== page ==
To travel, wander or move around, seeking pleasure aimlessly. To have many different romantic partners, regularly moving from one to another.
Etymology: The word Gallivant likely comes from the 14th-century word gallant, used to describe a fashionable young man. By The 16th-century, it had evolved into a verb used to describe the process of obtaining a lover’s heart, to gallant, a synonym of to court. According to Merriam-Webster, Etymologists believe the spelling of the verb gallant was changed to create the word gallivant, originally meaning “to act as a gallant” or “to go about usually ostentatiously or indiscreetly with members of the opposite sex.” Oxford English dictionary describes it as “to gad about in a showy fashion.”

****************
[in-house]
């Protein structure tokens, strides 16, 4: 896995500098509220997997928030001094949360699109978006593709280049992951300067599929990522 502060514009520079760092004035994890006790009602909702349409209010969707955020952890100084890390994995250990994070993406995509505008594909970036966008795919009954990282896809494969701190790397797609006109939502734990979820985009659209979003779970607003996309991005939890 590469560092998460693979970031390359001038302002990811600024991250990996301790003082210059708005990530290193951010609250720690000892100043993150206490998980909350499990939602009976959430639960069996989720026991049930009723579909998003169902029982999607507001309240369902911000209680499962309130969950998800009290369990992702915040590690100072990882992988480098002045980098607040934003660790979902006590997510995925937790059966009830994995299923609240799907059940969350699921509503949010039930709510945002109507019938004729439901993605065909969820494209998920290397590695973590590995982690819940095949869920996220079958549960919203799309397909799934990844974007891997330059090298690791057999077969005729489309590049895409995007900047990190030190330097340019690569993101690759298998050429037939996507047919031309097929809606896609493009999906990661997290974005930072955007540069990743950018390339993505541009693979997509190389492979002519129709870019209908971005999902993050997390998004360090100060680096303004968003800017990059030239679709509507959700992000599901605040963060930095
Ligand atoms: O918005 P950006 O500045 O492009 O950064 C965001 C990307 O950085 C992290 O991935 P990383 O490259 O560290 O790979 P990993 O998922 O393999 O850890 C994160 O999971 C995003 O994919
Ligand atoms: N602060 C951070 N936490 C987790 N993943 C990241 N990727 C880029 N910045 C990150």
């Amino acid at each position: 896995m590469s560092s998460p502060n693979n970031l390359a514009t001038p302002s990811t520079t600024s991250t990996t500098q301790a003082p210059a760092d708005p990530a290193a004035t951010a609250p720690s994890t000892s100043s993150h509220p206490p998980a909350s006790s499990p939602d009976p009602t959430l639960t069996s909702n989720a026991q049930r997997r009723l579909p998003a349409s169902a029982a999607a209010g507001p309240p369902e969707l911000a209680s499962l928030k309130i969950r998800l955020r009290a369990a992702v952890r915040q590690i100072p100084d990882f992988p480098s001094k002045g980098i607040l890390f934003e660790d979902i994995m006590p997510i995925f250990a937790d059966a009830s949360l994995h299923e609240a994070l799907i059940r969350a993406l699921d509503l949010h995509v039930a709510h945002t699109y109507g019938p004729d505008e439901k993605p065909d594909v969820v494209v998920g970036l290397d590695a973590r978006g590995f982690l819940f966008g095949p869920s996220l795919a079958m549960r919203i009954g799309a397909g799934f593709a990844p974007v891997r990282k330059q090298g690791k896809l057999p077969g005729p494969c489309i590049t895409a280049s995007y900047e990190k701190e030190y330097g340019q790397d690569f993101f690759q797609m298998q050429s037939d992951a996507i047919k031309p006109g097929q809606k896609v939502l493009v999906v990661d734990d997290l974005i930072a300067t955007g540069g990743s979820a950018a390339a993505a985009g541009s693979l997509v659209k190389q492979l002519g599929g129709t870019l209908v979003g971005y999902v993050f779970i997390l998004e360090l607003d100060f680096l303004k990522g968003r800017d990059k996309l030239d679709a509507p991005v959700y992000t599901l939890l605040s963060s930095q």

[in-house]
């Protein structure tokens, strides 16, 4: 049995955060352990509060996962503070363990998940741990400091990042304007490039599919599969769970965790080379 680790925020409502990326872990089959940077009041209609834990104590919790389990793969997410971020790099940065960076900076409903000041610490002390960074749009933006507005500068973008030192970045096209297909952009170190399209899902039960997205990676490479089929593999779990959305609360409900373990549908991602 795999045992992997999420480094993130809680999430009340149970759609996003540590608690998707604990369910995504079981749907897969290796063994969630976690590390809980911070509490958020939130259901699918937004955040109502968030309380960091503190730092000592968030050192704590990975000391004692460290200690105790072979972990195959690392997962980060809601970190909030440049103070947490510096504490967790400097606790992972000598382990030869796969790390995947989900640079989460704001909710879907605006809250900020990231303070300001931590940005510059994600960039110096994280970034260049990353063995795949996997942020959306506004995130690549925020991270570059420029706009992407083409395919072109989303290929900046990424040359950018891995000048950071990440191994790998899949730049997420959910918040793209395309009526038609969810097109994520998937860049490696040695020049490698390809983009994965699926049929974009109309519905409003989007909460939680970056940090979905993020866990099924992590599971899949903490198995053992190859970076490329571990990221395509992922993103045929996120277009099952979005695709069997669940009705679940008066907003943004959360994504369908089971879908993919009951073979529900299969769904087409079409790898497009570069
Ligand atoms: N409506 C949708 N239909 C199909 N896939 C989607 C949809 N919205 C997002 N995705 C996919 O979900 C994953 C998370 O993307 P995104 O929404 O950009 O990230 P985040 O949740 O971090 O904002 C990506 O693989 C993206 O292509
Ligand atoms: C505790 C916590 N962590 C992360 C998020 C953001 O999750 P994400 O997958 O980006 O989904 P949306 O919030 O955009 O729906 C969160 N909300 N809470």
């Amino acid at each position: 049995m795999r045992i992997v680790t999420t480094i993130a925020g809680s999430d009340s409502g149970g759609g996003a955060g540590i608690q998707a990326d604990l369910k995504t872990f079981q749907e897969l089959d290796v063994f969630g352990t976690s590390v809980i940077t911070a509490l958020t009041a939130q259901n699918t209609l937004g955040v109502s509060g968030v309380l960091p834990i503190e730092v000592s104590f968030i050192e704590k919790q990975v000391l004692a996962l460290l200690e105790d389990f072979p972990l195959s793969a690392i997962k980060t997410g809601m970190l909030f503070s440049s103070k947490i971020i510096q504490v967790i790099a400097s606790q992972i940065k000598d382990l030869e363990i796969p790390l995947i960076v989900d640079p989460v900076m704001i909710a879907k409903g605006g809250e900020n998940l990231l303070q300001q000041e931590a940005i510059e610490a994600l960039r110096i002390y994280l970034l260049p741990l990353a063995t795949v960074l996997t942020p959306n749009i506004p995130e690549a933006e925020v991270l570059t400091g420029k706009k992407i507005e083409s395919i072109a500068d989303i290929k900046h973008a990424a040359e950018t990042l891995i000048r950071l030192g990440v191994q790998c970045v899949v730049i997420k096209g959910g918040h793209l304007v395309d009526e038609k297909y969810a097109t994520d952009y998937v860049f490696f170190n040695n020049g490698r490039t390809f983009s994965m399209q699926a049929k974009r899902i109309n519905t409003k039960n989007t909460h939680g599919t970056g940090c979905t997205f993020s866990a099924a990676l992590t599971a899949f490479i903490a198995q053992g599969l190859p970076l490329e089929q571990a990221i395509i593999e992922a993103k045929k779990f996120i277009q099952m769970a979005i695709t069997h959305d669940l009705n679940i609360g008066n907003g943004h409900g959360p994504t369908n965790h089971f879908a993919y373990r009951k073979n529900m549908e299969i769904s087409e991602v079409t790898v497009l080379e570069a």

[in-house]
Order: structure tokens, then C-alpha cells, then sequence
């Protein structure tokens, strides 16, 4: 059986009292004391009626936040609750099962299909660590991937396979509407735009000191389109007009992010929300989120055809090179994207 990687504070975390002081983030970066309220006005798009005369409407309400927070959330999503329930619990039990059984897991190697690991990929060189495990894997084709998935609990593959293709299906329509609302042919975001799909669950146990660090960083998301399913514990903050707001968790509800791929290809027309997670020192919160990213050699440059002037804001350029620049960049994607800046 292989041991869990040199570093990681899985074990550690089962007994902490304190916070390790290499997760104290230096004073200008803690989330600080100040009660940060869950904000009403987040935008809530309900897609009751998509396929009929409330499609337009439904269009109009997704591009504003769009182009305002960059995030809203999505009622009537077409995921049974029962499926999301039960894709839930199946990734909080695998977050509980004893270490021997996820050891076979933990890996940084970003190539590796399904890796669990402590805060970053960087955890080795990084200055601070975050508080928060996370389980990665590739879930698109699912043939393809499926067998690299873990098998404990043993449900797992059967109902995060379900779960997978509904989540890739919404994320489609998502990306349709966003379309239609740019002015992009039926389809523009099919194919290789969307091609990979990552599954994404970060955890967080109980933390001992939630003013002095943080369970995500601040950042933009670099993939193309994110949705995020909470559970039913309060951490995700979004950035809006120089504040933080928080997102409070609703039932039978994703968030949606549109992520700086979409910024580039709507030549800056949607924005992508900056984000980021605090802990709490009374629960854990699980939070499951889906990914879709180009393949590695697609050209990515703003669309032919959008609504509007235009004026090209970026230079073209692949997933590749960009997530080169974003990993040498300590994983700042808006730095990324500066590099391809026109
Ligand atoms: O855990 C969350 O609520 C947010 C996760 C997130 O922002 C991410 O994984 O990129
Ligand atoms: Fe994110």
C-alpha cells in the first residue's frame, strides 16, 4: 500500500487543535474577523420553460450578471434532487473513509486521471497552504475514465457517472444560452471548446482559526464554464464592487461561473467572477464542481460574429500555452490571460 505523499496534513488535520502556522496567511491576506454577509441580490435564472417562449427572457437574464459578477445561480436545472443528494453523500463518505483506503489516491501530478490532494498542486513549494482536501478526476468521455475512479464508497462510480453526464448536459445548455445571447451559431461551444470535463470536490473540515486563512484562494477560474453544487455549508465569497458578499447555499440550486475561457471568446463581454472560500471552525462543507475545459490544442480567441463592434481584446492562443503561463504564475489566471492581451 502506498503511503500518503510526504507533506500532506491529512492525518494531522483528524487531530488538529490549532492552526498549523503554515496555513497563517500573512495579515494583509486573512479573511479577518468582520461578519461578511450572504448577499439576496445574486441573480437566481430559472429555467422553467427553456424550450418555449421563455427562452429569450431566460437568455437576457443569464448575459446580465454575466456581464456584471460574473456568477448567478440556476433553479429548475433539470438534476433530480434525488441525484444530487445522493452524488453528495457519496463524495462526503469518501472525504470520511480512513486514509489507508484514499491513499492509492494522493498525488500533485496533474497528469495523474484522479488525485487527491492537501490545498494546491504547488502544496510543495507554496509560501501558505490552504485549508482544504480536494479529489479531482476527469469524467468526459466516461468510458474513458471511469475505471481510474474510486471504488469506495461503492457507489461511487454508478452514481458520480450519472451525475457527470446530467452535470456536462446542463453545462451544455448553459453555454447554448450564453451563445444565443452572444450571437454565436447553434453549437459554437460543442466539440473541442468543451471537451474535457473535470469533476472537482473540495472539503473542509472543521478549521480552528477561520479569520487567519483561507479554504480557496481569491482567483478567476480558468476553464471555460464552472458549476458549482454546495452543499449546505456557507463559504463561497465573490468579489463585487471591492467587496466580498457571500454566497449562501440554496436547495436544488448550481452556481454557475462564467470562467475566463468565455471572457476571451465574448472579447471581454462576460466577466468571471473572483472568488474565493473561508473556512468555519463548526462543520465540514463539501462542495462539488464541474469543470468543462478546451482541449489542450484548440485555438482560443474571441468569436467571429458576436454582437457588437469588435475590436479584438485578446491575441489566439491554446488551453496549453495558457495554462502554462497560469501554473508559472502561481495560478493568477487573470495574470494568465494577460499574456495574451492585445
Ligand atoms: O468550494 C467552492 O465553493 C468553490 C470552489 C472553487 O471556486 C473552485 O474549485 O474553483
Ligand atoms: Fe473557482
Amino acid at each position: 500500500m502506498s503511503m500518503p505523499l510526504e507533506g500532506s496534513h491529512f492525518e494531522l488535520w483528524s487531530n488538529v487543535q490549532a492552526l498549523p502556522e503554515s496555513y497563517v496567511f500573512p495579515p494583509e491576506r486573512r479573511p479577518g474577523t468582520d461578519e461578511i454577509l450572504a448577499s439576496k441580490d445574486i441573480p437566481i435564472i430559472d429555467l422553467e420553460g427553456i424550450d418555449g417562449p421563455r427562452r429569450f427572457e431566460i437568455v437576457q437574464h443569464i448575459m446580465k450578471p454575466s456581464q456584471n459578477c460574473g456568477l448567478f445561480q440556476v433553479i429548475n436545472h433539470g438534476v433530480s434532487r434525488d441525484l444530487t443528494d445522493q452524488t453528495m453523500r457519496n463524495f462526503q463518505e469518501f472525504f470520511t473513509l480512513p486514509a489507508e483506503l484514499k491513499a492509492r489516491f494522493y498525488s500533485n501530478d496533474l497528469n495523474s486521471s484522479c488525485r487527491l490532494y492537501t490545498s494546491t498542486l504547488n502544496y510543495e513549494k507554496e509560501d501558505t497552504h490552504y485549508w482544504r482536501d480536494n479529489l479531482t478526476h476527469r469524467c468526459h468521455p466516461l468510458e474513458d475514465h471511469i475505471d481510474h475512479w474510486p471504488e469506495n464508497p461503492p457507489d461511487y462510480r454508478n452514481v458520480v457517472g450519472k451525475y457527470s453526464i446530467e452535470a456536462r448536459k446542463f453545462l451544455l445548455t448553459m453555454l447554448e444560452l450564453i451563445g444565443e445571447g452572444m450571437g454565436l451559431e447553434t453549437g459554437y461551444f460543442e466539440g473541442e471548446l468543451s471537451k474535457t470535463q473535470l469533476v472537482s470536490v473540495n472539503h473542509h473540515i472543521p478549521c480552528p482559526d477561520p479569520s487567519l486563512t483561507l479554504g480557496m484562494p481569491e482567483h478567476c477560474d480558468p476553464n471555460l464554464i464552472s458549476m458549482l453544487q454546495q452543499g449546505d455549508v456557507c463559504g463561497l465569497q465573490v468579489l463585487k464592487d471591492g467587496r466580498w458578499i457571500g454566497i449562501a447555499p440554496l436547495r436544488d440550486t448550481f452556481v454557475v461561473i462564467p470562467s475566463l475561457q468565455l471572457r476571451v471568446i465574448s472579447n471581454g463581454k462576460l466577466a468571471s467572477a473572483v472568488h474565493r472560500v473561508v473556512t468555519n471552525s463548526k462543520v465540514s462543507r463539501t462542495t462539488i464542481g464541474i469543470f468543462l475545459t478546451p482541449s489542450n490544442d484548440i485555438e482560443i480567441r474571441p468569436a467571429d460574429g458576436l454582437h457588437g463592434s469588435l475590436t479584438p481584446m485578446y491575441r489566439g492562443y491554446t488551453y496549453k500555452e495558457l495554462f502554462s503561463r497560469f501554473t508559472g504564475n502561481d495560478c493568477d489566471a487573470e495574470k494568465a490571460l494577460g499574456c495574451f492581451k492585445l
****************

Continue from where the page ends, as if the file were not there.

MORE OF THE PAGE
With this definition, its origin from the old and no longer used German word gadling refers to a vagabond, implying a disreputable nature. Modern usage has more often seen the word used to describe wondering than romantic endeavors.
In a Sentence
A child will often gallivant around the park.
A recent graduate was free to gallivant across the globe.
He abandoned his family to gallivant the countryside.